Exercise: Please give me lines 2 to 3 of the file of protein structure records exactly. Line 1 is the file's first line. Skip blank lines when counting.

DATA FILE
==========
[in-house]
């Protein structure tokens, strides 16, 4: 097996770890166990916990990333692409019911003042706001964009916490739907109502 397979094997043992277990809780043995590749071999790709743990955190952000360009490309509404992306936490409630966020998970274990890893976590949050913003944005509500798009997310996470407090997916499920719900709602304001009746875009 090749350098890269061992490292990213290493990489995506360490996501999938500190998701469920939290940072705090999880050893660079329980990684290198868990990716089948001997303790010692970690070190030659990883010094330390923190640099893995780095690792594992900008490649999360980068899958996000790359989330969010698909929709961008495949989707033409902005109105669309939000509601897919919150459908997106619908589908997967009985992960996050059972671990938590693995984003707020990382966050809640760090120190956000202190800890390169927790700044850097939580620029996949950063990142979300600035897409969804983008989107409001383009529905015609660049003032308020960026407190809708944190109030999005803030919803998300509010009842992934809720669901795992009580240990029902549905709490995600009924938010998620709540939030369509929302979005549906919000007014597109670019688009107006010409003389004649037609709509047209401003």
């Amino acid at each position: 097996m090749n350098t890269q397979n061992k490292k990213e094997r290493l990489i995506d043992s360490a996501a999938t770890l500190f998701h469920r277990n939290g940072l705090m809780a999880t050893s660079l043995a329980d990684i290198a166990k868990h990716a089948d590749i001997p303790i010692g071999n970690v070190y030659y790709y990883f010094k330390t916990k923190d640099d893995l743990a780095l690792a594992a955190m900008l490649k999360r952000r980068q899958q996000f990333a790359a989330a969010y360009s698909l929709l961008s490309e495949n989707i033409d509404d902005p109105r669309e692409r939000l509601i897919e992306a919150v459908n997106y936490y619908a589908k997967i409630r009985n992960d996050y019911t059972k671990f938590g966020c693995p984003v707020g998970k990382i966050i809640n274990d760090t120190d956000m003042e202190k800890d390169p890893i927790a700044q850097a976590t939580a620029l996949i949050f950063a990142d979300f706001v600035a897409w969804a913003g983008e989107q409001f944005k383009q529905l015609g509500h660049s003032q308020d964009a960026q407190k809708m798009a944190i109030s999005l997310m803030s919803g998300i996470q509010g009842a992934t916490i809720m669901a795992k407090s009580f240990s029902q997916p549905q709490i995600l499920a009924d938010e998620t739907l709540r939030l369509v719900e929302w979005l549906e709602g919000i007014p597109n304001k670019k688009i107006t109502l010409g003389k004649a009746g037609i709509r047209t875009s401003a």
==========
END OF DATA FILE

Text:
């Protein structure tokens, strides 16, 4: 097996770890166990916990990333692409019911003042706001964009916490739907109502 397979094997043992277990809780043995590749071999790709743990955190952000360009490309509404992306936490409630966020998970274990890893976590949050913003944005509500798009997310996470407090997916499920719900709602304001009746875009 090749350098890269061992490292990213290493990489995506360490996501999938500190998701469920939290940072705090999880050893660079329980990684290198868990990716089948001997303790010692970690070190030659990883010094330390923190640099893995780095690792594992900008490649999360980068899958996000790359989330969010698909929709961008495949989707033409902005109105669309939000509601897919919150459908997106619908589908997967009985992960996050059972671990938590693995984003707020990382966050809640760090120190956000202190800890390169927790700044850097939580620029996949950063990142979300600035897409969804983008989107409001383009529905015609660049003032308020960026407190809708944190109030999005803030919803998300509010009842992934809720669901795992009580240990029902549905709490995600009924938010998620709540939030369509929302979005549906919000007014597109670019688009107006010409003389004649037609709509047209401003």
């Amino acid at each position: 097996m090749n350098t890269q397979n061992k490292k990213e094997r290493l990489i995506d043992s360490a996501a999938t770890l500190f998701h469920r277990n939290g940072l705090m809780a999880t050893s660079l043995a329980d990684i290198a166990k868990h990716a089948d590749i001997p303790i010692g071999n970690v070190y030659y790709y990883f010094k330390t916990k923190d640099d893995l743990a780095l690792a594992a955190m900008l490649k999360r952000r980068q899958q996000f990333a790359a989330a969010y360009s698909l929709l961008s490309e495949n989707i033409d509404d902005p109105r669309e692409r939000l509601i897919e992306a919150v459908n997106y936490y619908a589908k997967i409630r009985n992960d996050y019911t059972k671990f938590g966020c693995p984003v707020g998970k990382i966050i809640n274990d760090t120190d956000m003042e202190k800890d390169p890893i927790a700044q850097a976590t939580a620029l996949i949050f950063a990142d979300f706001v600035a897409w969804a913003g983008e989107q409001f944005k383009q529905l015609g509500h660049s003032q308020d964009a960026q407190k809708m798009a944190i109030s999005l997310m803030s919803g998300i996470q509010g009842a992934t916490i809720m669901a795992k407090s009580f240990s029902q997916p549905q709490i995600l499920a009924d938010e998620t739907l709540r939030l369509v719900e929302w979005l549906e709602g919000i007014p597109n304001k670019k688009i107006t109502l010409g003389k004649a009746g037609i709509r047209t875009s401003a």